So, dear bloggers, please consider and answer my questions two.
1) How can an individual mourn with friends who have experienced loss?
2) How can a community (especially church, but any social community) practice "mourning with those who mourn"?
These questions are on my heart now; if you have any opinions, thoughts, antidotes, or insightful quotes, let me know, either here or by e-mail or phone.
Wednesday, January 04, 2006
For the record, that last post was not written by me (Steve) but was instead Laura. You may have been able to tell the difference in writing style. For example, she did not use any allusions to decreasing marginal product in her post. That is a dead giveaway. Also, you will note that everything was speled corectly. That is another sure sign that I did not write the post. The fact that we have these misunderstandings between us is a great example of the decreasing marginal product of labor, in this case the labor input into the blog writing (had to tie it in somewhere).
I still love birds, and happen to enjoy the raucus flocks of robins and starlings which congregate in our trees, waiting patiently for warmer weather in the north. It is like drunk undergraduate college students on spring break. Except that there is no beach and they are birds, not people.
Tuesday, January 03, 2006
My dear old high school friend (who hasn't updated her blog in a year, ahem!) came screaming to my front door yesterday.
What caused her to scream? Why, BIRDS!
Lots of 'em, scads of 'em, sitting in our tree tops waiting for some poor soul to walk underneath them so that they might scare (or at least flabbergast) the passerbyer.
Do I blame her? No, I've screamed a similar scream silently every day for the last couple of days (since we returned home). I feel as if I am in a Hitchcock film. There are thousands of birds, hundreds of birds, and they're all out to get me.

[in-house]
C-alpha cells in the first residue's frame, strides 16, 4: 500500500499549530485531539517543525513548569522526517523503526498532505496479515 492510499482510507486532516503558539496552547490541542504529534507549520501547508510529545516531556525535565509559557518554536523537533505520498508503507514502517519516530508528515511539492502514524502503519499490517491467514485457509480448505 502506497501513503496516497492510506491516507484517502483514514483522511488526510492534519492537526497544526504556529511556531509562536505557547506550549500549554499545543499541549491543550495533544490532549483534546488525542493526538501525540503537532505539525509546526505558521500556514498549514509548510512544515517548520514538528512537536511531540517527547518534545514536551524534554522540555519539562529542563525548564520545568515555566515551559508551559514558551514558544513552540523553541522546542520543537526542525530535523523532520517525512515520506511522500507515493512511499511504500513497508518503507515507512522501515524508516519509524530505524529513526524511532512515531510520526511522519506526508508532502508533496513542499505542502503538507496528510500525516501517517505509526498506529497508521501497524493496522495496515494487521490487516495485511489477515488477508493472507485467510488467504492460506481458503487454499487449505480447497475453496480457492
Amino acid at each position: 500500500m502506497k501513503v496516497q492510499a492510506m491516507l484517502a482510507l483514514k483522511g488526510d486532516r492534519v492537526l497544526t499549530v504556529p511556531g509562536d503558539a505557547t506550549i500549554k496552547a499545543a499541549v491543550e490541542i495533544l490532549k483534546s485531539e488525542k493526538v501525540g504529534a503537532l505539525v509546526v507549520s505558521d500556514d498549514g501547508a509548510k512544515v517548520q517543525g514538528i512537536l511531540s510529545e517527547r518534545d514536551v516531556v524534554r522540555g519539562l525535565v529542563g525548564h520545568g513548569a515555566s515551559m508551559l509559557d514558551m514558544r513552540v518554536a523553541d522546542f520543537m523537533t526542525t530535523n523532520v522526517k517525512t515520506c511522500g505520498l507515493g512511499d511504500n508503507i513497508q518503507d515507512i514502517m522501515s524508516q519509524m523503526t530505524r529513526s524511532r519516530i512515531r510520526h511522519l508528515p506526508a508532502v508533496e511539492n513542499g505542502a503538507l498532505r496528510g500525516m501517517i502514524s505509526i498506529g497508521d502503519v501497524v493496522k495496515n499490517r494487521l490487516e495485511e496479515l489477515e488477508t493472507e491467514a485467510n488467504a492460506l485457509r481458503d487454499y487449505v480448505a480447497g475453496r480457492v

They continually fill the air in the mile radius surrounding our house. I'm not sure why. Sometimes they perch for about 15 seconds, then they all fly again. I used to think I liked birds, now I just think they're scary.
A story to illustrate the point:
When we got home from the airport Sunday night, we opened the car door, disrupting the eighty or so birds above us. Many birds fleed the scene. A robin tried, but failed. He floundered out of the tree, seemingly drunk, and proceeded in hitting the overhang of the roof not one, or two, but three times before he flapped to the ground. There he flailed about like a bad rap dancer, and then lay motionless for about two minutes. Just when we thought he had passed on to a better world, he began dancing, just for a minute, and then lay still again. Our ride from the airport suggested putting the poor bird out of his misery, I said I'd had enough for the evening, and I thought we best just ignore it. I was disturbed enough as it was, I did not want to run the poor thing over. The next day, hang over complete, the bird had disappeared. I was relieved.
This is but one instance of the bird mayhem that has decended upon our home.
Disturbing. Very disturbing.